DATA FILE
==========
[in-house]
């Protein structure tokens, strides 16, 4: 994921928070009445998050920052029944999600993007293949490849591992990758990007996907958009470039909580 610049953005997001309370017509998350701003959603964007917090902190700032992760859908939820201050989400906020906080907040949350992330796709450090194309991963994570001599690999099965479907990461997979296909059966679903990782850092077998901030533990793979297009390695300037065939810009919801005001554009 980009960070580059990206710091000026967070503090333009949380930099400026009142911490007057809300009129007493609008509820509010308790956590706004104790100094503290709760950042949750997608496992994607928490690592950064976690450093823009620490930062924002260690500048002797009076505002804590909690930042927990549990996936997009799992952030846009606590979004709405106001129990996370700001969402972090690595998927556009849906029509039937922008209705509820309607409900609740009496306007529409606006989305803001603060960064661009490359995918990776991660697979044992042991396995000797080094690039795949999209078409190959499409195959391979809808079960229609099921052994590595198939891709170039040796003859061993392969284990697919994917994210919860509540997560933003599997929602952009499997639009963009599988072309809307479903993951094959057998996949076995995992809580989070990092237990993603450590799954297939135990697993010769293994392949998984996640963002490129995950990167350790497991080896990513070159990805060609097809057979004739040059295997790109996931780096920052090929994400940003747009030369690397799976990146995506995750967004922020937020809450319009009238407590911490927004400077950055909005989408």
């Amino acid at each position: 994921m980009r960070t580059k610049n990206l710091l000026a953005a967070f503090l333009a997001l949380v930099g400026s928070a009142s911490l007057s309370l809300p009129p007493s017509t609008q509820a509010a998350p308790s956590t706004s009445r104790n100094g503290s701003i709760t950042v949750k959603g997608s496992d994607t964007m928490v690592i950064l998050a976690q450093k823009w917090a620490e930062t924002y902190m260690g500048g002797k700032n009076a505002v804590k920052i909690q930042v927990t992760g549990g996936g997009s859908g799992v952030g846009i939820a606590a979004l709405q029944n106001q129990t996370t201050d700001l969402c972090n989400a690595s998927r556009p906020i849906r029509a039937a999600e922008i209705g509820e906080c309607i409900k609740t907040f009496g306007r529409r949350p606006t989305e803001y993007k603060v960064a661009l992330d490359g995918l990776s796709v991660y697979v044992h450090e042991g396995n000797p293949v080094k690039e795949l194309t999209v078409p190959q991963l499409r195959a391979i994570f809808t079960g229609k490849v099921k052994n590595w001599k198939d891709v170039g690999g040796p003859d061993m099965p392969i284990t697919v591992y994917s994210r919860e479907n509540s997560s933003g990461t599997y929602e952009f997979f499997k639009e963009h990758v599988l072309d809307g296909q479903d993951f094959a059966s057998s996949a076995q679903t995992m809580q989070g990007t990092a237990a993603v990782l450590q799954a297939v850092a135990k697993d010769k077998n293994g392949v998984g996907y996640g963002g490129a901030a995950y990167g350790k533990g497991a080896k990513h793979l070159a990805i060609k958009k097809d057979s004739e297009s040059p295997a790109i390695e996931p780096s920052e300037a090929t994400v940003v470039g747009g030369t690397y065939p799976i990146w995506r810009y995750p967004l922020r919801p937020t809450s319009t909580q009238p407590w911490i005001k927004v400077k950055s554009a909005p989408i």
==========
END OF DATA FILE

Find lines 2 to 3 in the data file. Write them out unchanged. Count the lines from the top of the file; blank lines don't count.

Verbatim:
């Protein structure tokens, strides 16, 4: 994921928070009445998050920052029944999600993007293949490849591992990758990007996907958009470039909580 610049953005997001309370017509998350701003959603964007917090902190700032992760859908939820201050989400906020906080907040949350992330796709450090194309991963994570001599690999099965479907990461997979296909059966679903990782850092077998901030533990793979297009390695300037065939810009919801005001554009 980009960070580059990206710091000026967070503090333009949380930099400026009142911490007057809300009129007493609008509820509010308790956590706004104790100094503290709760950042949750997608496992994607928490690592950064976690450093823009620490930062924002260690500048002797009076505002804590909690930042927990549990996936997009799992952030846009606590979004709405106001129990996370700001969402972090690595998927556009849906029509039937922008209705509820309607409900609740009496306007529409606006989305803001603060960064661009490359995918990776991660697979044992042991396995000797080094690039795949999209078409190959499409195959391979809808079960229609099921052994590595198939891709170039040796003859061993392969284990697919994917994210919860509540997560933003599997929602952009499997639009963009599988072309809307479903993951094959057998996949076995995992809580989070990092237990993603450590799954297939135990697993010769293994392949998984996640963002490129995950990167350790497991080896990513070159990805060609097809057979004739040059295997790109996931780096920052090929994400940003747009030369690397799976990146995506995750967004922020937020809450319009009238407590911490927004400077950055909005989408």
């Amino acid at each position: 994921m980009r960070t580059k610049n990206l710091l000026a953005a967070f503090l333009a997001l949380v930099g400026s928070a009142s911490l007057s309370l809300p009129p007493s017509t609008q509820a509010a998350p308790s956590t706004s009445r104790n100094g503290s701003i709760t950042v949750k959603g997608s496992d994607t964007m928490v690592i950064l998050a976690q450093k823009w917090a620490e930062t924002y902190m260690g500048g002797k700032n009076a505002v804590k920052i909690q930042v927990t992760g549990g996936g997009s859908g799992v952030g846009i939820a606590a979004l709405q029944n106001q129990t996370t201050d700001l969402c972090n989400a690595s998927r556009p906020i849906r029509a039937a999600e922008i209705g509820e906080c309607i409900k609740t907040f009496g306007r529409r949350p606006t989305e803001y993007k603060v960064a661009l992330d490359g995918l990776s796709v991660y697979v044992h450090e042991g396995n000797p293949v080094k690039e795949l194309t999209v078409p190959q991963l499409r195959a391979i994570f809808t079960g229609k490849v099921k052994n590595w001599k198939d891709v170039g690999g040796p003859d061993m099965p392969i284990t697919v591992y994917s994210r919860e479907n509540s997560s933003g990461t599997y929602e952009f997979f499997k639009e963009h990758v599988l072309d809307g296909q479903d993951f094959a059966s057998s996949a076995q679903t995992m809580q989070g990007t990092a237990a993603v990782l450590q799954a297939v850092a135990k697993d010769k077998n293994g392949v998984g996907y996640g963002g490129a901030a995950y990167g350790k533990g497991a080896k990513h793979l070159a990805i060609k958009k097809d057979s004739e297009s040059p295997a790109i390695e996931p780096s920052e300037a090929t994400v940003v470039g747009g030369t690397y065939p799976i990146w995506r810009y995750p967004l922020r919801p937020t809450s319009t909580q009238p407590w911490i005001k927004v400077k950055s554009a909005p989408i």